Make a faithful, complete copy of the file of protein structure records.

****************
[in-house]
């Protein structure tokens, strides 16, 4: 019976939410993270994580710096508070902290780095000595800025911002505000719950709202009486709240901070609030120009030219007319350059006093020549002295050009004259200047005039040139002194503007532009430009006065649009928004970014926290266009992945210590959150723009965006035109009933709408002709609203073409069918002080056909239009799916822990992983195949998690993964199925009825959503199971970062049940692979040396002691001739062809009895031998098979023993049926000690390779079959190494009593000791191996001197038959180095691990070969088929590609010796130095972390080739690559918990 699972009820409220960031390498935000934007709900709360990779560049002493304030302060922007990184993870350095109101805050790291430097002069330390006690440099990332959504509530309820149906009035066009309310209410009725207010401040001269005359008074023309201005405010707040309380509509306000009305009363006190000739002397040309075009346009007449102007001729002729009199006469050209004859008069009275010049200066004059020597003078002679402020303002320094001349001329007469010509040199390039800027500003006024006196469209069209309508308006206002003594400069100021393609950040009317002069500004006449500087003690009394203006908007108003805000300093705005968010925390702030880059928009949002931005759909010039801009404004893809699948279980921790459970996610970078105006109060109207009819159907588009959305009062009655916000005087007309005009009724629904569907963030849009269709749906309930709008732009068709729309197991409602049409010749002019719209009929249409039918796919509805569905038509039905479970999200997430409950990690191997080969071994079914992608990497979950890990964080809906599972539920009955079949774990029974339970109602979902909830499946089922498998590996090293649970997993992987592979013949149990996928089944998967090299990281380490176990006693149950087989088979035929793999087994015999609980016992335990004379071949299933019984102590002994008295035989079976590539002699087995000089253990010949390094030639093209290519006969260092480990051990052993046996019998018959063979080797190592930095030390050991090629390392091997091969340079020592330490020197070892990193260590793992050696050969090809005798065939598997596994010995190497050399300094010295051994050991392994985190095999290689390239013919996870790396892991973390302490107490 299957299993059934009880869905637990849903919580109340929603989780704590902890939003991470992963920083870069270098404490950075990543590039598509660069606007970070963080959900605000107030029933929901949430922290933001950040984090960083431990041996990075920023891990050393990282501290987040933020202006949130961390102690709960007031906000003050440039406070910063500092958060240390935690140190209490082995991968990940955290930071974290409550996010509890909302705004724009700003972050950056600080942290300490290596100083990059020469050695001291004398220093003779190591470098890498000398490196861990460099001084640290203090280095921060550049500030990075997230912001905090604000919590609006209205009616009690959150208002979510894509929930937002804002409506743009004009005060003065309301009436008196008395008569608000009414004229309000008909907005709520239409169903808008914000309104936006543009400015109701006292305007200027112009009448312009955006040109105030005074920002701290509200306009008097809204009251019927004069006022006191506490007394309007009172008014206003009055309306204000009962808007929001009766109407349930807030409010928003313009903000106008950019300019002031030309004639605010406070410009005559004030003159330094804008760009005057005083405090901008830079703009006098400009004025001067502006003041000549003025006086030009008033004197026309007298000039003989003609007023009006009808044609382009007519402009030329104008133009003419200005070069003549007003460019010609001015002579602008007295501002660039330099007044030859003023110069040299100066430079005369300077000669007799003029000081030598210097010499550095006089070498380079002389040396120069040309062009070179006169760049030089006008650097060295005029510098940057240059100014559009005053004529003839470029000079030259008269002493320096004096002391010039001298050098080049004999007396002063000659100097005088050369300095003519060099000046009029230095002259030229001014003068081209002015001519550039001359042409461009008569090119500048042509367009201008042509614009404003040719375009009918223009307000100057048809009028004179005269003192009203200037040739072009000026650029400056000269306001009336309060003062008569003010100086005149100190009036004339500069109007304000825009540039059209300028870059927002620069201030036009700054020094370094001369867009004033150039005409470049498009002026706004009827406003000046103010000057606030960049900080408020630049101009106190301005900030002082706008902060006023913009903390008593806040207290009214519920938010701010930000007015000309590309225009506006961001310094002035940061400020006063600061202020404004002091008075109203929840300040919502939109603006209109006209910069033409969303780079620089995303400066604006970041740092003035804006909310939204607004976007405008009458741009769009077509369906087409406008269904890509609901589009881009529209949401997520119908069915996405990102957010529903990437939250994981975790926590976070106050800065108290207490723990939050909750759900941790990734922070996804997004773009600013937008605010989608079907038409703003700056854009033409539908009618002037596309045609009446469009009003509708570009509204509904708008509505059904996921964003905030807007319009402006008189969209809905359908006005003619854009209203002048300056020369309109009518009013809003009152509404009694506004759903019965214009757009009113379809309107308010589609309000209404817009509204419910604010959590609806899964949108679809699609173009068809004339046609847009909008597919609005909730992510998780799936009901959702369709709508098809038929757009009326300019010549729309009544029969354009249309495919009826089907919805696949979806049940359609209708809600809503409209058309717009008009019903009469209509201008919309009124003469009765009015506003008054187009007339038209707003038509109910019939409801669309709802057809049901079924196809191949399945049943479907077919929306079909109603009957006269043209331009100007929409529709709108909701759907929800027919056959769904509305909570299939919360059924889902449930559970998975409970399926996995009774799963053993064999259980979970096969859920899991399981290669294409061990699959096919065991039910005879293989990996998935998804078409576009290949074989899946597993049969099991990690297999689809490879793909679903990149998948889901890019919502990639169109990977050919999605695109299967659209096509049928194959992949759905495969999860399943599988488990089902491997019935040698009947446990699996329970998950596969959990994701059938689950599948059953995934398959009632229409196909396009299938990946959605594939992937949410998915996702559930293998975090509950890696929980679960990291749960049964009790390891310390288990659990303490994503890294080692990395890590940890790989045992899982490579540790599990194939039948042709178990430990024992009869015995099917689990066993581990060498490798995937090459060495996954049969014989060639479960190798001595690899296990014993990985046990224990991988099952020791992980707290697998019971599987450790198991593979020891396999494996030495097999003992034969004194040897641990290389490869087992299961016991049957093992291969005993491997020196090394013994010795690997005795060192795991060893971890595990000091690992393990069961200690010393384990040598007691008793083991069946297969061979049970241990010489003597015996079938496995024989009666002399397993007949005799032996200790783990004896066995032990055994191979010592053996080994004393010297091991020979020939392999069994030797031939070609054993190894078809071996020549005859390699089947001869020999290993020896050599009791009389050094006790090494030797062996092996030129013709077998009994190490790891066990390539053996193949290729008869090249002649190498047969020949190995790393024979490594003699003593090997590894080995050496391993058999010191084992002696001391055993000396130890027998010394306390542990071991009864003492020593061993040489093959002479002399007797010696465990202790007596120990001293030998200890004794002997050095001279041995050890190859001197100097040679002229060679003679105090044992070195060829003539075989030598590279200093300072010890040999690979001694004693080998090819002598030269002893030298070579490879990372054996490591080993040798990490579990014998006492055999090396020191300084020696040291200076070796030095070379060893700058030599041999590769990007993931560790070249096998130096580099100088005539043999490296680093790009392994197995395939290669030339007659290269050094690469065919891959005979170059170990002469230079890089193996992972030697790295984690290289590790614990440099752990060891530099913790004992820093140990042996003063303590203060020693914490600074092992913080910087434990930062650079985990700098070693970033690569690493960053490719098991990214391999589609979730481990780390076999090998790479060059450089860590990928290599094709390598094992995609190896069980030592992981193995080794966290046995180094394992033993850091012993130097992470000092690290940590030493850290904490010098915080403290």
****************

[in-house]
């Protein structure tokens, strides 16, 4: 019976939410993270994580710096508070902290780095000595800025911002505000719950709202009486709240901070609030120009030219007319350059006093020549002295050009004259200047005039040139002194503007532009430009006065649009928004970014926290266009992945210590959150723009965006035109009933709408002709609203073409069918002080056909239009799916822990992983195949998690993964199925009825959503199971970062049940692979040396002691001739062809009895031998098979023993049926000690390779079959190494009593000791191996001197038959180095691990070969088929590609010796130095972390080739690559918990 699972009820409220960031390498935000934007709900709360990779560049002493304030302060922007990184993870350095109101805050790291430097002069330390006690440099990332959504509530309820149906009035066009309310209410009725207010401040001269005359008074023309201005405010707040309380509509306000009305009363006190000739002397040309075009346009007449102007001729002729009199006469050209004859008069009275010049200066004059020597003078002679402020303002320094001349001329007469010509040199390039800027500003006024006196469209069209309508308006206002003594400069100021393609950040009317002069500004006449500087003690009394203006908007108003805000300093705005968010925390702030880059928009949002931005759909010039801009404004893809699948279980921790459970996610970078105006109060109207009819159907588009959305009062009655916000005087007309005009009724629904569907963030849009269709749906309930709008732009068709729309197991409602049409010749002019719209009929249409039918796919509805569905038509039905479970999200997430409950990690191997080969071994079914992608990497979950890990964080809906599972539920009955079949774990029974339970109602979902909830499946089922498998590996090293649970997993992987592979013949149990996928089944998967090299990281380490176990006693149950087989088979035929793999087994015999609980016992335990004379071949299933019984102590002994008295035989079976590539002699087995000089253990010949390094030639093209290519006969260092480990051990052993046996019998018959063979080797190592930095030390050991090629390392091997091969340079020592330490020197070892990193260590793992050696050969090809005798065939598997596994010995190497050399300094010295051994050991392994985190095999290689390239013919996870790396892991973390302490107490 299957299993059934009880869905637990849903919580109340929603989780704590902890939003991470992963920083870069270098404490950075990543590039598509660069606007970070963080959900605000107030029933929901949430922290933001950040984090960083431990041996990075920023891990050393990282501290987040933020202006949130961390102690709960007031906000003050440039406070910063500092958060240390935690140190209490082995991968990940955290930071974290409550996010509890909302705004724009700003972050950056600080942290300490290596100083990059020469050695001291004398220093003779190591470098890498000398490196861990460099001084640290203090280095921060550049500030990075997230912001905090604000919590609006209205009616009690959150208002979510894509929930937002804002409506743009004009005060003065309301009436008196008395008569608000009414004229309000008909907005709520239409169903808008914000309104936006543009400015109701006292305007200027112009009448312009955006040109105030005074920002701290509200306009008097809204009251019927004069006022006191506490007394309007009172008014206003009055309306204000009962808007929001009766109407349930807030409010928003313009903000106008950019300019002031030309004639605010406070410009005559004030003159330094804008760009005057005083405090901008830079703009006098400009004025001067502006003041000549003025006086030009008033004197026309007298000039003989003609007023009006009808044609382009007519402009030329104008133009003419200005070069003549007003460019010609001015002579602008007295501002660039330099007044030859003023110069040299100066430079005369300077000669007799003029000081030598210097010499550095006089070498380079002389040396120069040309062009070179006169760049030089006008650097060295005029510098940057240059100014559009005053004529003839470029000079030259008269002493320096004096002391010039001298050098080049004999007396002063000659100097005088050369300095003519060099000046009029230095002259030229001014003068081209002015001519550039001359042409461009008569090119500048042509367009201008042509614009404003040719375009009918223009307000100057048809009028004179005269003192009203200037040739072009000026650029400056000269306001009336309060003062008569003010100086005149100190009036004339500069109007304000825009540039059209300028870059927002620069201030036009700054020094370094001369867009004033150039005409470049498009002026706004009827406003000046103010000057606030960049900080408020630049101009106190301005900030002082706008902060006023913009903390008593806040207290009214519920938010701010930000007015000309590309225009506006961001310094002035940061400020006063600061202020404004002091008075109203929840300040919502939109603006209109006209910069033409969303780079620089995303400066604006970041740092003035804006909310939204607004976007405008009458741009769009077509369906087409406008269904890509609901589009881009529209949401997520119908069915996405990102957010529903990437939250994981975790926590976070106050800065108290207490723990939050909750759900941790990734922070996804997004773009600013937008605010989608079907038409703003700056854009033409539908009618002037596309045609009446469009009003509708570009509204509904708008509505059904996921964003905030807007319009402006008189969209809905359908006005003619854009209203002048300056020369309109009518009013809003009152509404009694506004759903019965214009757009009113379809309107308010589609309000209404817009509204419910604010959590609806899964949108679809699609173009068809004339046609847009909008597919609005909730992510998780799936009901959702369709709508098809038929757009009326300019010549729309009544029969354009249309495919009826089907919805696949979806049940359609209708809600809503409209058309717009008009019903009469209509201008919309009124003469009765009015506003008054187009007339038209707003038509109910019939409801669309709802057809049901079924196809191949399945049943479907077919929306079909109603009957006269043209331009100007929409529709709108909701759907929800027919056959769904509305909570299939919360059924889902449930559970998975409970399926996995009774799963053993064999259980979970096969859920899991399981290669294409061990699959096919065991039910005879293989990996998935998804078409576009290949074989899946597993049969099991990690297999689809490879793909679903990149998948889901890019919502990639169109990977050919999605695109299967659209096509049928194959992949759905495969999860399943599988488990089902491997019935040698009947446990699996329970998950596969959990994701059938689950599948059953995934398959009632229409196909396009299938990946959605594939992937949410998915996702559930293998975090509950890696929980679960990291749960049964009790390891310390288990659990303490994503890294080692990395890590940890790989045992899982490579540790599990194939039948042709178990430990024992009869015995099917689990066993581990060498490798995937090459060495996954049969014989060639479960190798001595690899296990014993990985046990224990991988099952020791992980707290697998019971599987450790198991593979020891396999494996030495097999003992034969004194040897641990290389490869087992299961016991049957093992291969005993491997020196090394013994010795690997005795060192795991060893971890595990000091690992393990069961200690010393384990040598007691008793083991069946297969061979049970241990010489003597015996079938496995024989009666002399397993007949005799032996200790783990004896066995032990055994191979010592053996080994004393010297091991020979020939392999069994030797031939070609054993190894078809071996020549005859390699089947001869020999290993020896050599009791009389050094006790090494030797062996092996030129013709077998009994190490790891066990390539053996193949290729008869090249002649190498047969020949190995790393024979490594003699003593090997590894080995050496391993058999010191084992002696001391055993000396130890027998010394306390542990071991009864003492020593061993040489093959002479002399007797010696465990202790007596120990001293030998200890004794002997050095001279041995050890190859001197100097040679002229060679003679105090044992070195060829003539075989030598590279200093300072010890040999690979001694004693080998090819002598030269002893030298070579490879990372054996490591080993040798990490579990014998006492055999090396020191300084020696040291200076070796030095070379060893700058030599041999590769990007993931560790070249096998130096580099100088005539043999490296680093790009392994197995395939290669030339007659290269050094690469065919891959005979170059170990002469230079890089193996992972030697790295984690290289590790614990440099752990060891530099913790004992820093140990042996003063303590203060020693914490600074092992913080910087434990930062650079985990700098070693970033690569690493960053490719098991990214391999589609979730481990780390076999090998790479060059450089860590990928290599094709390598094992995609190896069980030592992981193995080794966290046995180094394992033993850091012993130097992470000092690290940590030493850290904490010098915080403290």